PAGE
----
read more...

Joss Whedon Endorses Romney

Hurricane Sandy may be en route to obliterating our friends on the East Coast, the western area of the country remains unaffected. But that doesn’t mean that we’re not still focused on impending doom. All the way out in Hollywood, The Avengers director Joss Whedon has publicly announced his endorsement in the Presidential Election. And while you may think that Hollywood is full of bleeding heart liberals, you’re absolutely right. But even a Hollywood liberal can endorse Gov. Mitt Romney, right? Stranger things have happened. As it turns out, this one is about the issues. Because as Whedon explains in the following video, a vote for Romney is a vote for the zombie apocalypse. And if movies have taught we movie fans anything, it’s how to survive such an event. So grab your sword and your sawed-off shotgun and head to the polls, friends. We don’t usually get very political around here, but we’ve got to admit that following the man who directed The Avengers sounds like a reasonable thing to do. He hasn’t let us down yet…

read more...

Criterion Files

As America anticipates the first general election Presidential debate of 2012 tonight, it’s clear that there’s one thing on everyone’s mind: what does The Criterion Collection have to say about American politics at the executive level? The Collection certainly has a multitude of world leader’s represented, from Idi Amin in Barbet Schroder’s General Idi Amin Dada (1974) to Ivan the Terrible in Sergei Eisenstein’s two-part masterpiece of the same name. But Criterion also has three of the best movies made about real and fictional 20th century American Presidents and Presidential candidates…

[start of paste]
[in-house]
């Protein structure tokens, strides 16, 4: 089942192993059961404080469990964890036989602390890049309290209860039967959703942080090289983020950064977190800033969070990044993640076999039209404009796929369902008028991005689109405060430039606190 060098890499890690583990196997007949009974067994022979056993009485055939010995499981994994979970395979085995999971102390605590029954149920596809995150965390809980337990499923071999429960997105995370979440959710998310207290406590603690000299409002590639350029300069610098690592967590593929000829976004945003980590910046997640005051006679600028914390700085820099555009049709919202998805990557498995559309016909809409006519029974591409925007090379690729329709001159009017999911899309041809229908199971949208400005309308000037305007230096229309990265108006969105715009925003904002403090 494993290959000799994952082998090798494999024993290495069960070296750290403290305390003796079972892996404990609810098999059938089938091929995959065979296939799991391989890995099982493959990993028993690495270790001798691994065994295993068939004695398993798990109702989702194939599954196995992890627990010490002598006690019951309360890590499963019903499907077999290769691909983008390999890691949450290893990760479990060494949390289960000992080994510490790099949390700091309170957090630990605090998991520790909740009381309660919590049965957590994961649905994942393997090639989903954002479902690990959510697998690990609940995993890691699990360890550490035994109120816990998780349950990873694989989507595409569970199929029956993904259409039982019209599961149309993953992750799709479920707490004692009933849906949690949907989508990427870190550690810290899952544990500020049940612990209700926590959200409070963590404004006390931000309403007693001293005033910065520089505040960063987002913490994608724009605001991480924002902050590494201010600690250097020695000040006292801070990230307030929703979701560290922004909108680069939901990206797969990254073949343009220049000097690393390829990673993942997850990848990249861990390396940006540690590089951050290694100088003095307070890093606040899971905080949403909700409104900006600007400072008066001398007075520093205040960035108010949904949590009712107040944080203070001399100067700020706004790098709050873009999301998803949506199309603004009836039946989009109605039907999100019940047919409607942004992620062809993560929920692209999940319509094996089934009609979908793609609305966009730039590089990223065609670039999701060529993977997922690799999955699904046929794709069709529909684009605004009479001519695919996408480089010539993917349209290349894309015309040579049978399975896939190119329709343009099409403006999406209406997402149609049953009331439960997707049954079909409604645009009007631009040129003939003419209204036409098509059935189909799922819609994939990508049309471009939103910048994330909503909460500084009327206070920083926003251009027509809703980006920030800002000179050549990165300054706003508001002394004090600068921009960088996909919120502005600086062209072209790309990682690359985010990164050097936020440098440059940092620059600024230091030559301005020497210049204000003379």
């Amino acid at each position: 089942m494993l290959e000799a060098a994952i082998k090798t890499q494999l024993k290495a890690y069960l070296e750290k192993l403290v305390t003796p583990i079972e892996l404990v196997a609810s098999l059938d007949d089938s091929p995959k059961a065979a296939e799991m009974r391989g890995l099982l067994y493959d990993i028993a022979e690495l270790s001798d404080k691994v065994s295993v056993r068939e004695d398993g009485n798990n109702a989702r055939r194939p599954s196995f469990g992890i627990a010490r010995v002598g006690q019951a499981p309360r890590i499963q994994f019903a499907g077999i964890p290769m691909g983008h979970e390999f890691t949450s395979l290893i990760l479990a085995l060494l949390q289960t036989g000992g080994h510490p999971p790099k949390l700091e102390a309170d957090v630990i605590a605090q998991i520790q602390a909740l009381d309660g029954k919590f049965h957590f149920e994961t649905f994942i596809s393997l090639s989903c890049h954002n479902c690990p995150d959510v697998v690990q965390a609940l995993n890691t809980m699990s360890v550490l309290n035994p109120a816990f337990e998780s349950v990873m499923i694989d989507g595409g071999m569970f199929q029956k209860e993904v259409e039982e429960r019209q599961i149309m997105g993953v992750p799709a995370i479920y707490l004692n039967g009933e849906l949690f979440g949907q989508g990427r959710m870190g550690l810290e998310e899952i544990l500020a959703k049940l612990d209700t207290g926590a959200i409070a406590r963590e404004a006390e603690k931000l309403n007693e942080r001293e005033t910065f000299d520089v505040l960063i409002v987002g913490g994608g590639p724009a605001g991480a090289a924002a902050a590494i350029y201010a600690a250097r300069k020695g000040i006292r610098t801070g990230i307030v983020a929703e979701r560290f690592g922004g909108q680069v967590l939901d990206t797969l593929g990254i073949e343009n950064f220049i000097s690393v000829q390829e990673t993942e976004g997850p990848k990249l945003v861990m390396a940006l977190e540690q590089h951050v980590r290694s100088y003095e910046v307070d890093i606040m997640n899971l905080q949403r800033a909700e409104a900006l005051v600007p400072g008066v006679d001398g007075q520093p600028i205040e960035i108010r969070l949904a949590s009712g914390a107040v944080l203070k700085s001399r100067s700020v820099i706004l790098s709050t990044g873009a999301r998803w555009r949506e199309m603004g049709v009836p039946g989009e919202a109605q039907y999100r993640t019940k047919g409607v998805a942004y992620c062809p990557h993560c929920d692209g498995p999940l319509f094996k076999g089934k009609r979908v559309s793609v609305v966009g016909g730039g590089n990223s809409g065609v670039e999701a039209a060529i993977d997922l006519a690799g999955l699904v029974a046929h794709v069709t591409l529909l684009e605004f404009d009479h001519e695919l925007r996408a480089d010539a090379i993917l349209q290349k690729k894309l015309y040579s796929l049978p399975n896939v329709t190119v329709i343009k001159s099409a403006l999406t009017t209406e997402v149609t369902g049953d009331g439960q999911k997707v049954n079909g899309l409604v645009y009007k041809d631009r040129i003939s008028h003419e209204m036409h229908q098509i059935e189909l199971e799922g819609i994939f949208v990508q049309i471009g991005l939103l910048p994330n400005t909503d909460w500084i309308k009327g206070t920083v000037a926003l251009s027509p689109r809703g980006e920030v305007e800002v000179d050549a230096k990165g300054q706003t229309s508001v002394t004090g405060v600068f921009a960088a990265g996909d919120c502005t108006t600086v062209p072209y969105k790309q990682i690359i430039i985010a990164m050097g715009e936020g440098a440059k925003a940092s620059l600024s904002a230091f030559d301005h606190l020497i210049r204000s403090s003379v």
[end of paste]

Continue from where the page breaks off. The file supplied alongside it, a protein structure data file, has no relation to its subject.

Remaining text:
read more...

Culture Warrior

The upcoming election might make the air feel a bit more politicized than it usually does, but there’s one arena that is investigated and interrogated for its supposedly partisan leanings far more often than every four years: the mainstream entertainment industry. Hollywood and prime-time television are continually called into question for supposedly left-leaning tendencies. Hell, there are even entire websites that profit off the flimsy thesis that Hollywood is an evil institution devoted to the full-scale indoctrination of feeble young minds into sullying the name of Ayn Rand and buying Priuses (Priusi?). However, the latest accusation made toward Hollywood as a liberal indoctrination machine came from an unlikely source: Jonathan Chait of New York Magazine. While it’s interesting to hear these points articulated from a self-defined liberal rather than a conservative culture warrior (yes, I’m well aware of the irony of my column name when I write stories like this) who stands to benefit more from the critique, Chait makes several of the same stumbles that conservatives encounter when voicing this familiar argument, like failing to provide a stable definition of what institutions the term “Hollywood” describes or an adequate explanation for the process by which an institution made up of mostly liberal people actually translates into liberal products.

read more...

Lisa Cholodenko

Director Lisa Cholodenko’s latest film, and her biggest success to date, was the domestic drama with paternity issues The Kids Are All Right. Starring names like Mark Ruffalo, Annette Bening, Julianne Moore, Mia Wasikowska, and Josh Hutcherson, The Kids Are All Right was an ensemble acting piece, and essentially a small in scope character study, so it may come as some surprise that the newest project the direct has in the works sounds like it’s going to be pretty plot-heavy. The Wrap reports that Cholodenko has signed on to make a political thriller called November Criminals. Set in Washington D.C., this Steve Knight- (Eastern Promises) penned script tells the story of a student who has to explore the underbelly of Washington society in order to investigate the death of a classmate. Those details, in conjunction with the film’s title, probably serve as a good indication that this story isn’t going to be a very kind representation of our current political system.

read more...

Culture Warrior